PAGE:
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Why Illumina Wants Grail Back So Badly

By Keith Speights and Brian Orelli, PhD – Sep 4, 2021 at 9:55AM

Key Points

  • Illumina spun off Grail years ago but recently reacquired the liquid biopsy company.
  • Grail's focus on liquid biopsy gives Illumina a significant new growth market.
  • But the deal isn't final yet, with European regulators still reviewing the transaction.

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The gene-sequencing giant sees a huge opportunity in diagnostics.

Liquid biopsy pioneer Grail is kind of like a boomerang for Illumina (ILMN -1.39%). The giant in gene-sequencing systems spun off Grail several years ago. Now, Illumina has Grail back, unless European regulators nix the acquisition. In this Motley Fool Live video recorded on Aug. 25, 2021, Motley Fool contributors Keith Speights and Brian Orelli answer a viewer's question about why Illumina wants Grail back so badly.

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Keith Speights: There's a question related to a topic you and I talked about at least a couple of times over the last couple of weeks. Sanjay asks: "What do you both think of Illumina trying very hard to acquire Grail, when years ago, they had spun it out? Did Illumina or Grail benefit when they were apart, and why would it be different if they're back together?" That's a very good question.

Brian Orelli: Yeah. Maybe we'll start historical wise and start at the beginning. I think Illumina spun out Grail because it wanted it off its books. If it's a majority shareholder, then it has to report it on its GAAP earnings.

Of course, the company wasn't making any money. It was all R&D. I believe that's the main reason why they spun it out, was just to get it off its books. They were still a substantial shareholder.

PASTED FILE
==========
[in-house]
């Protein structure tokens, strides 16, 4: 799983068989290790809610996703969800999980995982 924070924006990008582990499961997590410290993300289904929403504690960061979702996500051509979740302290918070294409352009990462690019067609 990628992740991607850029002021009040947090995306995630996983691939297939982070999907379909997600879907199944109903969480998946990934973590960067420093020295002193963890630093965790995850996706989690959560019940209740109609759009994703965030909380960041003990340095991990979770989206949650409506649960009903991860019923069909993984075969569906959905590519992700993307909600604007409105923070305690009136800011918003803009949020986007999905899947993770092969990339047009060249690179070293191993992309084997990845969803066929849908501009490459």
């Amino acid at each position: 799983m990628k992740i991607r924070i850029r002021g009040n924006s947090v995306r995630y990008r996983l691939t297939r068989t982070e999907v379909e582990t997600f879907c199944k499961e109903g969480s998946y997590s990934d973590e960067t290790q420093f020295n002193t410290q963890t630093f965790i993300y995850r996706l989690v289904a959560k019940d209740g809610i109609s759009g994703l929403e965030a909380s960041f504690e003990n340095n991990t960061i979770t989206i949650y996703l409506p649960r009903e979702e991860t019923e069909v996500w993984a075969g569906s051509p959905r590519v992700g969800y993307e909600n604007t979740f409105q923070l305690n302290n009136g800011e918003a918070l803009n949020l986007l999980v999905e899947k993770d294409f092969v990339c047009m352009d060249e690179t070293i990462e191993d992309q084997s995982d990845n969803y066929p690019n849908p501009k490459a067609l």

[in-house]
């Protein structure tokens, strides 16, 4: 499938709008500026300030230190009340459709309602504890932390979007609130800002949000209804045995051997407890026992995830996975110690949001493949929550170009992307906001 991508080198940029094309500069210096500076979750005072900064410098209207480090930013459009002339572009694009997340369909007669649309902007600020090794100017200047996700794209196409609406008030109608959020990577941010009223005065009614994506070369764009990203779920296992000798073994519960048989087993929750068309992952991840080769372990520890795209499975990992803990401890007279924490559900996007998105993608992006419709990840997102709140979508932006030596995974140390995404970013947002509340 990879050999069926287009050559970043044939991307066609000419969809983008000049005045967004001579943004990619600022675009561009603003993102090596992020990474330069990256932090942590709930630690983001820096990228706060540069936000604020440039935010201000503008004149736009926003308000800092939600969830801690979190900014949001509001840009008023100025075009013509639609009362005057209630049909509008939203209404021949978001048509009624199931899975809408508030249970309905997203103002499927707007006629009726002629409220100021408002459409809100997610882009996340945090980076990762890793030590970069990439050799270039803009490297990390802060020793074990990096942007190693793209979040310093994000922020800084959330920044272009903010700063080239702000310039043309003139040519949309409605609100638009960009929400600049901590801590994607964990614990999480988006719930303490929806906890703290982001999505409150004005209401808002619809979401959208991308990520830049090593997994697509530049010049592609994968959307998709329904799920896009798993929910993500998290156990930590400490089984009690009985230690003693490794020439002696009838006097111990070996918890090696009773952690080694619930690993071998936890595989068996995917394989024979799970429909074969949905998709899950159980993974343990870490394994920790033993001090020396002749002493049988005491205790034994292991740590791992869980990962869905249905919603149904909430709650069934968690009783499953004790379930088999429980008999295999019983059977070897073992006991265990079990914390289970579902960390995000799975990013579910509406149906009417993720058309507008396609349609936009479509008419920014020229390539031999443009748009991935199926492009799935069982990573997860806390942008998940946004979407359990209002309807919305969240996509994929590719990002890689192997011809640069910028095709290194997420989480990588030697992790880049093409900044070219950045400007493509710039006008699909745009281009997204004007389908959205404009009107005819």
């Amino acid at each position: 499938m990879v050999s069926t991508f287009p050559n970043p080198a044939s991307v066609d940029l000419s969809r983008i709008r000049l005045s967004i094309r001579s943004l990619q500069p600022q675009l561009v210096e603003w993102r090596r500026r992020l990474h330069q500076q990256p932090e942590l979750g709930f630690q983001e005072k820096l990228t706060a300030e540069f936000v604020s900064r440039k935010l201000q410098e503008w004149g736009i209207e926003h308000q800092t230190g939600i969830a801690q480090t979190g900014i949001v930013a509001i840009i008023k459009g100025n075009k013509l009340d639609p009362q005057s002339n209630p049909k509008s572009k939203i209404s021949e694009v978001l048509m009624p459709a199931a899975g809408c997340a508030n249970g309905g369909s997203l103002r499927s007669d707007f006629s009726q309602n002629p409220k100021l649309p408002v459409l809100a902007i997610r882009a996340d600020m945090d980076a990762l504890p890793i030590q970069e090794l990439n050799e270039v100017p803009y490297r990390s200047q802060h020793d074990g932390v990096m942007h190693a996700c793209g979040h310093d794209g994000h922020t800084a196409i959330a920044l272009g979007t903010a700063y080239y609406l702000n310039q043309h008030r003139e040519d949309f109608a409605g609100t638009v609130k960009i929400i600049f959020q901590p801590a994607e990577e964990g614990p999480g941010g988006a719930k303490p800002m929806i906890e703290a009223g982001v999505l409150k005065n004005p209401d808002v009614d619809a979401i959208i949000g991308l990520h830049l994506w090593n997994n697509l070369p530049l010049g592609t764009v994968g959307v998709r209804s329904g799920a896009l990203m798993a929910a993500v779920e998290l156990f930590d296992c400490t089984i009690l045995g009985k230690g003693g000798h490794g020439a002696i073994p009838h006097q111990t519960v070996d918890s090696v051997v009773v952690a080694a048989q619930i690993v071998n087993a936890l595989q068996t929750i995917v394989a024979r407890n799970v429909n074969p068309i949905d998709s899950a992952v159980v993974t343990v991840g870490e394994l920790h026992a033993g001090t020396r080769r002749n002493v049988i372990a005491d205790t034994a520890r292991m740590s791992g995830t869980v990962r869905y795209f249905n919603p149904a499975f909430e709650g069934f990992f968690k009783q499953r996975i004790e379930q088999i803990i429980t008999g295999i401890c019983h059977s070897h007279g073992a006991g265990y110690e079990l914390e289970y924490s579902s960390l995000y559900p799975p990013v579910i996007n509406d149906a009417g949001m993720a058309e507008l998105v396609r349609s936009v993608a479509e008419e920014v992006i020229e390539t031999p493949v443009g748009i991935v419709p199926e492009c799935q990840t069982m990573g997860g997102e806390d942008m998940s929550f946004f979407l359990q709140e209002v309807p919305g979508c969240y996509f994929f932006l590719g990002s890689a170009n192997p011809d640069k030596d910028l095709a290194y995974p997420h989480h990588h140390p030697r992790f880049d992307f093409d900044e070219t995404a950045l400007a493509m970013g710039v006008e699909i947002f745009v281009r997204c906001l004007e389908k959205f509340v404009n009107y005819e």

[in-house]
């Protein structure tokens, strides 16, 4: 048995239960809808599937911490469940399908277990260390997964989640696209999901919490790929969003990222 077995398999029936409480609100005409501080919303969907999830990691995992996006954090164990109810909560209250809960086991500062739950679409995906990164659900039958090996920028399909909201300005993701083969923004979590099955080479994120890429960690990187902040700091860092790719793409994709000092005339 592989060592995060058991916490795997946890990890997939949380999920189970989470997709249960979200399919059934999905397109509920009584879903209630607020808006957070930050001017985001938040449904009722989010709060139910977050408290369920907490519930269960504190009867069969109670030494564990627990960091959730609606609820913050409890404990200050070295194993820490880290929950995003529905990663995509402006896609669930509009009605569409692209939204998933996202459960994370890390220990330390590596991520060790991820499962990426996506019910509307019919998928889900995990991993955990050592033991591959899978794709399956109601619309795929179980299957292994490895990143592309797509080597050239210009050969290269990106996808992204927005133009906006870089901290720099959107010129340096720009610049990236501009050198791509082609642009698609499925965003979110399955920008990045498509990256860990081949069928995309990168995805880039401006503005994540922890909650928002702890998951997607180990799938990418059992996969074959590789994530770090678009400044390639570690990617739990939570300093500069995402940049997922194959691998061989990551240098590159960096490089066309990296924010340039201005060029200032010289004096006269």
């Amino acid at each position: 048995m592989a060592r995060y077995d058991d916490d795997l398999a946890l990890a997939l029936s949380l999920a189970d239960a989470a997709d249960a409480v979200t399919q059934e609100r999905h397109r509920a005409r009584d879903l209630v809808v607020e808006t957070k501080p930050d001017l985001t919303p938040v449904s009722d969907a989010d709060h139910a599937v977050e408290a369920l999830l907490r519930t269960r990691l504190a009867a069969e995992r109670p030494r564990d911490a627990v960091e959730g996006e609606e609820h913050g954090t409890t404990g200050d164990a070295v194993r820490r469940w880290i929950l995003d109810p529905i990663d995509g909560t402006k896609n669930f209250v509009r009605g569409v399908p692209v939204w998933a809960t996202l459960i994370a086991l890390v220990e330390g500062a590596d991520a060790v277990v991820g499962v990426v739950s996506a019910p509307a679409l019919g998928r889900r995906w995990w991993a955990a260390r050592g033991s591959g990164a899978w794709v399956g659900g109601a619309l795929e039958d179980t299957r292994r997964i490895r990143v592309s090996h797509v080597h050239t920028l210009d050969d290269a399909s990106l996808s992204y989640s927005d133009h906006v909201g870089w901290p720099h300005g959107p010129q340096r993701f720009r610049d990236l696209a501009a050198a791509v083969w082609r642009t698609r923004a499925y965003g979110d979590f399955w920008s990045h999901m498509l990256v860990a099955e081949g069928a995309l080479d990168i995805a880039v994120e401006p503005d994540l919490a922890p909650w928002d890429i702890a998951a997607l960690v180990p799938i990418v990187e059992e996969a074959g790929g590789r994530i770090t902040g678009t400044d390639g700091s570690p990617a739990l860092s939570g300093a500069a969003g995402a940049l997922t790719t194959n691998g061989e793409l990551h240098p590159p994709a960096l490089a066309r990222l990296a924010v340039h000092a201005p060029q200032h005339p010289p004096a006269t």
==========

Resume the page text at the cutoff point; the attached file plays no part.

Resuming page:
Why did they buy it back? Well, because Grail's technology seems to be working, and they can see the writing on the wall that being a supplier to diagnostics isn't going to make them as much money as being in the diagnostic space, so I think they've been trying to get more and more into the diagnostic space rather than relying mostly on being a supplier to the diagnostic space. Especially since I think the amount of maybe research they were going to be doing large-scale whole human genome sequencing is maybe going to go down because I feel like maybe we're getting at a point where adding more genomes is not really necessarily finding more new unique sequences, so I think that may be the main reason why Illumina decided to reacquire it.

I think it's a great move. I haven't been a strong proponent of Illumina when they were just into research sequencing space, just because I felt like that was going to eventually die out or slow down. The growth that they were having was going to slow down substantially. So I'm much more attracted to Illumina as if they are able to successfully complete this Grail acquisition without any other issues with regulators, which we'll have to wait and see at this point.

Speights: They say hindsight is 20-20. I'm sure that Illumina executives are looking back thinking, "We wish we had not spun off Grail." It did make sense at the time for the reason you explained, Brian. It was losing money. They were trying to get it off the books. They were trying to make their numbers look better and it did, but Grail's technology is very promising and so it does make sense now for Illumina to try to get Grail back.

We talked about this already, but the company said that it's gone ahead and acquired Grail, but the story ain't over yet. The European Union is still investigating this deal, and Illumina really probably made some regulators in Europe quite angry by moving ahead without getting their blessing on the acquisition. It's still going to be awhile before we know if this is really a done deal.

Keith Speights owns shares of Illumina. The Motley Fool recommends Illumina. The Motley Fool has a disclosure policy.

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